U.S. banks registered a record profit in the second quarter of 2017. While the quarterly results were largely positive, the regulatory environment, especially for community banks, remains challenging. The number of community banks continued to drop as a result of consolidation or failures.
The total earnings of banks reached $48.3 billion, marking a nearly 11 percent rise from a year earlier.
High growth in interest income was the key driver of strong results as the banks have continued to benefit from recent Federal Reserve rate hikes.
The average interest margin for the industry was 3.22 percent compared to 3.08 percent a year ago, according to a Federal Deposit Insurance Corporation (FDIC) report released on Aug. 22.
That means banks have passed higher borrowing costs along to customers, but delayed adjusting their interest rates on deposits after the Fed hikes.
Nearly two-thirds of the banks reported a yearly growth in the second quarter, while only 4 percent recorded a net loss.
Revenue and net income growth are expected to remain healthy for the remainder of the year, according to Richard Parsons, a former banker and author of the book “Investing in Banks.”
The key to success in banking is the steady growth of GDP and employment, Parsons said.
“Banks will struggle if the economy struggles. Right now, things look pretty good,” he said.
Sluggish Loan Growth
Despite strong earnings, loan growth continued to slow for a third consecutive quarter, according to the FDIC report.
Loan balances rose 3.7 percent, compared to a nearly 7 percent increase a year ago. It is the slowest growth in several years. However, this slow growth helped banks to maintain their loan quality.
“It indicates that credit quality for the industry is likely to remain pretty strong for the foreseeable future,” Parsons said.
Banks get in trouble when loans, for a sustained period, grow at a much faster pace than the real economy, he said.
Hence, a few years ago, fast loan growth was a big concern for the sector. U.S. banks started to put the brakes on loans in 2015, when the regulators started expressing concern about the pace of loan growth, he said.
Wells Fargo, for example, saw a drop in its loan book in the second quarter compared to the first quarter, as the bank started to cut back on riskier auto loans.
“It has been a gradual tapping of the brakes, and now it is proving to be beneficial to the overall profitability and health of the overall economy,” Parsons said.
While the industry is healthy and robust, the community banks are still struggling under Dodd-Frank, a set of banking regulations enacted by the Obama administration in 2010.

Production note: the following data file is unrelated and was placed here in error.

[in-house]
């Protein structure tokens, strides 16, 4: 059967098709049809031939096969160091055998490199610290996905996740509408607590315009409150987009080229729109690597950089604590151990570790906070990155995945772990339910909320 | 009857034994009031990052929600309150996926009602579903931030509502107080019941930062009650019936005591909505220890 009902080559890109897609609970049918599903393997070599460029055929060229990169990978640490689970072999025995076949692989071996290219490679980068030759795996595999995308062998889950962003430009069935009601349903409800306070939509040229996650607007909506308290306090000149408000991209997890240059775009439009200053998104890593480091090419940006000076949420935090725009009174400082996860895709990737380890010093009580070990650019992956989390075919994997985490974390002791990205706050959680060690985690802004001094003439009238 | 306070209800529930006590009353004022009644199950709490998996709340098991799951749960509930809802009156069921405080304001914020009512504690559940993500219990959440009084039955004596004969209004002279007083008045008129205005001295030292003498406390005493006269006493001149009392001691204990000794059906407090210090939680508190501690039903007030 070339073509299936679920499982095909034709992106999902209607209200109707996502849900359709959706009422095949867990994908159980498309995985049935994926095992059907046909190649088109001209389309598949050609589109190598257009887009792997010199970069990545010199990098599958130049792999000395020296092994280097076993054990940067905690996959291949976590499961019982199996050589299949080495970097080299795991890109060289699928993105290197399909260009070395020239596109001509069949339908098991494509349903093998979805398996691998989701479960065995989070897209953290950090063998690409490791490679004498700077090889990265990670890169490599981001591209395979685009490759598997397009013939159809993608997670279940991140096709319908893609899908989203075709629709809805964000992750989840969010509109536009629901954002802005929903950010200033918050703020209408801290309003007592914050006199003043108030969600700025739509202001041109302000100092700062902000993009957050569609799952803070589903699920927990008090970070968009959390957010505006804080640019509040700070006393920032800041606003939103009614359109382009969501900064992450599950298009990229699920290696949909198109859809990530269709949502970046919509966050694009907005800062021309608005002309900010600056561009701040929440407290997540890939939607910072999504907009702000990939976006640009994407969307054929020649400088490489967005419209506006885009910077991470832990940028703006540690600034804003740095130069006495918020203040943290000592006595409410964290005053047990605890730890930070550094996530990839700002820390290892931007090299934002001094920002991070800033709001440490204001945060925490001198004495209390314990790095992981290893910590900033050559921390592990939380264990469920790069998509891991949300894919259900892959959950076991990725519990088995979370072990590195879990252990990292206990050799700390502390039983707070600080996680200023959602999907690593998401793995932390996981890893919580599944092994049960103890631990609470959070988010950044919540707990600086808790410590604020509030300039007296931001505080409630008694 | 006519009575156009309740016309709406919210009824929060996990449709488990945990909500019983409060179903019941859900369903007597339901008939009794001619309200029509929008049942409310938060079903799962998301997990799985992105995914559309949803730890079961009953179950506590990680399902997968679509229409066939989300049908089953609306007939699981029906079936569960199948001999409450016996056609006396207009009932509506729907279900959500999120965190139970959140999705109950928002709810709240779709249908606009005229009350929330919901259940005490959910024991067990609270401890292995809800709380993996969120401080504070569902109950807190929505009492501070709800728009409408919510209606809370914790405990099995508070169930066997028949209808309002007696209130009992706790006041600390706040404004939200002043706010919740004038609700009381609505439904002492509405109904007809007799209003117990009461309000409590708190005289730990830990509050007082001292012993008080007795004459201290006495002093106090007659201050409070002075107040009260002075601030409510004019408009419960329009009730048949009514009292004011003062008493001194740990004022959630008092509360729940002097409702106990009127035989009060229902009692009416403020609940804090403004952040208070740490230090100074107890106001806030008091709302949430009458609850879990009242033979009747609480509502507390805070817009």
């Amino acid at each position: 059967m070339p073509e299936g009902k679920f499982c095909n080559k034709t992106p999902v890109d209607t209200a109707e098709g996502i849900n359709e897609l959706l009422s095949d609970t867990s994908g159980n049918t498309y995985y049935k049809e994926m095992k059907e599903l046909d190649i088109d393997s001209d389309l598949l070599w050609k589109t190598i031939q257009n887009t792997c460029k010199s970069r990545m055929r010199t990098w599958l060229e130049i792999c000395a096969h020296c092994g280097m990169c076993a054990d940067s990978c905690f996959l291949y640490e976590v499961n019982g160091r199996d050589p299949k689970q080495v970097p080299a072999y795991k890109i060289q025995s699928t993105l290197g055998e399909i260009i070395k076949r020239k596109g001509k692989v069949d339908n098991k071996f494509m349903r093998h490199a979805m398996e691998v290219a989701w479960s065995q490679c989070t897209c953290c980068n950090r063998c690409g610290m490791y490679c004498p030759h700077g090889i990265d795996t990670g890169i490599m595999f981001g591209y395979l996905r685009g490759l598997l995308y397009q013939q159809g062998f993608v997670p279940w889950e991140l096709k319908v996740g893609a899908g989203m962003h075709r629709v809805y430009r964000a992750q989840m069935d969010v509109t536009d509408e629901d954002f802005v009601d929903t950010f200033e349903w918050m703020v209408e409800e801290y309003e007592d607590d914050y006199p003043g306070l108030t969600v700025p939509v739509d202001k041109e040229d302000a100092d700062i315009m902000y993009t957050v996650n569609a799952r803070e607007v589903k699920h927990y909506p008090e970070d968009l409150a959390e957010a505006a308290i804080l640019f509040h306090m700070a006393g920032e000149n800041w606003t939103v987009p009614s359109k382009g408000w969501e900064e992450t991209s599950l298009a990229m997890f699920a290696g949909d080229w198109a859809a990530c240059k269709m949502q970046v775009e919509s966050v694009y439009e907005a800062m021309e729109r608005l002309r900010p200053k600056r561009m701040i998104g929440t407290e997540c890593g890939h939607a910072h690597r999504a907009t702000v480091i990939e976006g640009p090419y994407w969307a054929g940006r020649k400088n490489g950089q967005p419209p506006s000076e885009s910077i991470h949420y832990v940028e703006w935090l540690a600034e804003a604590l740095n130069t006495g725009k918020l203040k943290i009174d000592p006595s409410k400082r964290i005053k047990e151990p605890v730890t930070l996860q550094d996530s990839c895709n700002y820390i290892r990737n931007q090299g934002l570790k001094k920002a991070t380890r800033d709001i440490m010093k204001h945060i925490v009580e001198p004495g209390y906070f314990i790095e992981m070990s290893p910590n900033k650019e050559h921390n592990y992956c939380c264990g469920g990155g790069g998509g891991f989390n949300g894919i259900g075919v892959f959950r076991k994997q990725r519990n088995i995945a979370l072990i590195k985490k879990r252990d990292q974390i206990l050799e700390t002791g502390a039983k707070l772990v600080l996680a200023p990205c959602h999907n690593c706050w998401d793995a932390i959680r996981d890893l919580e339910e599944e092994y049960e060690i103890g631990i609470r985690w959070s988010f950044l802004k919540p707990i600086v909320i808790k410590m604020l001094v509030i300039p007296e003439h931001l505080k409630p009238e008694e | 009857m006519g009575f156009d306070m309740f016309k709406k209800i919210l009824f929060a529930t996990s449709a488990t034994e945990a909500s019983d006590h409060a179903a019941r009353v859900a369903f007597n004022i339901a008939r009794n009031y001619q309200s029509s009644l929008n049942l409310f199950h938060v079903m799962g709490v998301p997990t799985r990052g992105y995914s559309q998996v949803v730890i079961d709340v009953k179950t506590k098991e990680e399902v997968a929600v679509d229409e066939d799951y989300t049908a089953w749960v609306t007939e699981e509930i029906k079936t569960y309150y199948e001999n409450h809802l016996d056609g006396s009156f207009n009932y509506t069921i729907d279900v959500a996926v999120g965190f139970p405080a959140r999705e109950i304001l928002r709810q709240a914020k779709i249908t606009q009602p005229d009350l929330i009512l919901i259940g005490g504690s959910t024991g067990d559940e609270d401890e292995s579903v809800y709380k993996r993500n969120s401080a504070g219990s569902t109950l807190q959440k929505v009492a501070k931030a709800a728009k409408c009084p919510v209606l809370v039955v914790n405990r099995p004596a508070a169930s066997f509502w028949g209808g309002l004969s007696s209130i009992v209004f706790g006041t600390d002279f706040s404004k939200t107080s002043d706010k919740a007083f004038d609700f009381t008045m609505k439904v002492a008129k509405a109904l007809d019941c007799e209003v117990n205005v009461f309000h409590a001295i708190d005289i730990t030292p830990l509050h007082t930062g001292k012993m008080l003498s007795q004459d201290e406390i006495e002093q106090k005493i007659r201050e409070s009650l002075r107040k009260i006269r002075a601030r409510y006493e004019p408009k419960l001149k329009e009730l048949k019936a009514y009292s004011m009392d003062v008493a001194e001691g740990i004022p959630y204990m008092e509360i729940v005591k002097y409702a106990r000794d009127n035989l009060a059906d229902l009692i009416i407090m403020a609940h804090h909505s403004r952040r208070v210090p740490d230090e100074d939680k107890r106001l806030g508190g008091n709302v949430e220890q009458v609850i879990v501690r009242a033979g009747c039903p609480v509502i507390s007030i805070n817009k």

“Big market-share gains coming out of the financial crisis went to the big banks, and that’s what we’re still seeing,” Parsons said.
Over the years, small U.S. banks have lost their ability to compete with the larger banks due to the burden of regulatory demands and capital requirements that increased their costs.
“Compliance costs helped push 62 smaller banks to merge or sell in just a three-month period,” James Chessen, chief economist of American Bankers Association, stated in a press release.
“Not a single new bank started this past quarter, which is shocking in a growing economy and drives home the need for Congress to enact common-sense reforms to ease the burden on banks,” he said.
The Dodd-Frank Act was designed to avoid a repeat of the 2008 financial crisis. But it failed to serve its stated purpose, according to experts. The legislation, which aimed to end the “too big to fail,” has instead hurt small banks, small businesses, and consumers.
The largest U.S. bank, JPMorgan Chase, for example, reported $26.5 billion in profits for the 12 months ending June 30. That’s the most profitable year for a company in the history of banking, according to Bloomberg.
Meanwhile, the number of community banks dropped in recent years as a result of consolidation or bank failures. More than 900 banks have merged or failed in the last three years, according to Parsons.
“I was just constantly puzzled during the Obama administration as to why the administration and Democrat leaders in the House and Senate didn’t want to provide a regulatory relief for the smaller banks,” Parsons said. “I just could never figure that out.”
President Donald Trump has pledged to dismantle the Dodd-Frank Act.
“The regulators are running the banks,” Trump said during a meeting on April 4. “We want strong restrictions, we want strong regulation, but not regulation that makes it impossible for the banks to loan to people who are going to create jobs.”